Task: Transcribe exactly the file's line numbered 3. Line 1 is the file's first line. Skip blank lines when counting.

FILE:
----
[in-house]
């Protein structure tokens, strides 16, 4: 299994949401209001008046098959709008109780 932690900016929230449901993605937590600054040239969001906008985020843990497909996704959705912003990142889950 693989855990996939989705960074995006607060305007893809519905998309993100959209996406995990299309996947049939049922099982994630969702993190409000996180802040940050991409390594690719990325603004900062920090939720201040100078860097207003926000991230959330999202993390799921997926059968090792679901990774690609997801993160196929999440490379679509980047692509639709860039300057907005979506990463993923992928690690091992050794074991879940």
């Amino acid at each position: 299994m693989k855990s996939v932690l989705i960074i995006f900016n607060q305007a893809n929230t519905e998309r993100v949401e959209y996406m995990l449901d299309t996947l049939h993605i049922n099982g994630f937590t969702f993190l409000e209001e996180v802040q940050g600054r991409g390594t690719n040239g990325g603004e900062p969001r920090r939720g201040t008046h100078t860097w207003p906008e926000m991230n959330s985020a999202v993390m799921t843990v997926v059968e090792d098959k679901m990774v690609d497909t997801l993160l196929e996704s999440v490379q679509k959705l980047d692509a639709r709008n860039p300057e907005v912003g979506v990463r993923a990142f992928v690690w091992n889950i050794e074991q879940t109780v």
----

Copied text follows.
């Amino acid at each position: 299994m693989k855990s996939v932690l989705i960074i995006f900016n607060q305007a893809n929230t519905e998309r993100v949401e959209y996406m995990l449901d299309t996947l049939h993605i049922n099982g994630f937590t969702f993190l409000e209001e996180v802040q940050g600054r991409g390594t690719n040239g990325g603004e900062p969001r920090r939720g201040t008046h100078t860097w207003p906008e926000m991230n959330s985020a999202v993390m799921t843990v997926v059968e090792d098959k679901m990774v690609d497909t997801l993160l196929e996704s999440v490379q679509k959705l980047d692509a639709r709008n860039p300057e907005v912003g979506v990463r993923a990142f992928v690690w091992n889950i050794e074991q879940t109780v």